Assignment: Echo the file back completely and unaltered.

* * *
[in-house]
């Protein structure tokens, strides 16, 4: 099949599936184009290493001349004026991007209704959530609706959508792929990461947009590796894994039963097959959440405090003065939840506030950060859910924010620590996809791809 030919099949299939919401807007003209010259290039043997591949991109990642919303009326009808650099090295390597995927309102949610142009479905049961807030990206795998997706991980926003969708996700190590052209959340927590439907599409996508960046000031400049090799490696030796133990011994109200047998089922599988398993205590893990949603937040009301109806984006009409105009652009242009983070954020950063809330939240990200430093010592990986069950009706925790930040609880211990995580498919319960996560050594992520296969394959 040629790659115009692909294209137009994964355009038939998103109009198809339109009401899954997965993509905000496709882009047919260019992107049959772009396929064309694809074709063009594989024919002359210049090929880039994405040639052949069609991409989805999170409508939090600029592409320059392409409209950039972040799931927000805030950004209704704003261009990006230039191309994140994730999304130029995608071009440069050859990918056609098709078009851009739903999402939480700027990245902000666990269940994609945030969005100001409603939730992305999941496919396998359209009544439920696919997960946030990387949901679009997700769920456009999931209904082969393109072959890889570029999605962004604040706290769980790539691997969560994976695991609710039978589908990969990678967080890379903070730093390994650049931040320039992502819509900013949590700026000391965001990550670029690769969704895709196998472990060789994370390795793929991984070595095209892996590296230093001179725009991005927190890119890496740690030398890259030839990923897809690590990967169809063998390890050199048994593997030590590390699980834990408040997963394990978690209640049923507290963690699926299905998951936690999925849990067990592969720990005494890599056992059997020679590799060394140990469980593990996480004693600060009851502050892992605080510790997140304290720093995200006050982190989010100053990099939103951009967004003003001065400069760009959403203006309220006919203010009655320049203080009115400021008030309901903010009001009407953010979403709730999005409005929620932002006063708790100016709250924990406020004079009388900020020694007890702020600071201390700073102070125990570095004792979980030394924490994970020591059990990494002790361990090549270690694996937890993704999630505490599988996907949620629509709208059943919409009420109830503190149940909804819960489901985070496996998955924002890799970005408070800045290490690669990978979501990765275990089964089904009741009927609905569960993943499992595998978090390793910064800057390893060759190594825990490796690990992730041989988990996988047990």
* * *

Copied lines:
[in-house]
């Protein structure tokens, strides 16, 4: 099949599936184009290493001349004026991007209704959530609706959508792929990461947009590796894994039963097959959440405090003065939840506030950060859910924010620590996809791809 030919099949299939919401807007003209010259290039043997591949991109990642919303009326009808650099090295390597995927309102949610142009479905049961807030990206795998997706991980926003969708996700190590052209959340927590439907599409996508960046000031400049090799490696030796133990011994109200047998089922599988398993205590893990949603937040009301109806984006009409105009652009242009983070954020950063809330939240990200430093010592990986069950009706925790930040609880211990995580498919319960996560050594992520296969394959 040629790659115009692909294209137009994964355009038939998103109009198809339109009401899954997965993509905000496709882009047919260019992107049959772009396929064309694809074709063009594989024919002359210049090929880039994405040639052949069609991409989805999170409508939090600029592409320059392409409209950039972040799931927000805030950004209704704003261009990006230039191309994140994730999304130029995608071009440069050859990918056609098709078009851009739903999402939480700027990245902000666990269940994609945030969005100001409603939730992305999941496919396998359209009544439920696919997960946030990387949901679009997700769920456009999931209904082969393109072959890889570029999605962004604040706290769980790539691997969560994976695991609710039978589908990969990678967080890379903070730093390994650049931040320039992502819509900013949590700026000391965001990550670029690769969704895709196998472990060789994370390795793929991984070595095209892996590296230093001179725009991005927190890119890496740690030398890259030839990923897809690590990967169809063998390890050199048994593997030590590390699980834990408040997963394990978690209640049923507290963690699926299905998951936690999925849990067990592969720990005494890599056992059997020679590799060394140990469980593990996480004693600060009851502050892992605080510790997140304290720093995200006050982190989010100053990099939103951009967004003003001065400069760009959403203006309220006919203010009655320049203080009115400021008030309901903010009001009407953010979403709730999005409005929620932002006063708790100016709250924990406020004079009388900020020694007890702020600071201390700073102070125990570095004792979980030394924490994970020591059990990494002790361990090549270690694996937890993704999630505490599988996907949620629509709208059943919409009420109830503190149940909804819960489901985070496996998955924002890799970005408070800045290490690669990978979501990765275990089964089904009741009927609905569960993943499992595998978090390793910064800057390893060759190594825990490796690990992730041989988990996988047990």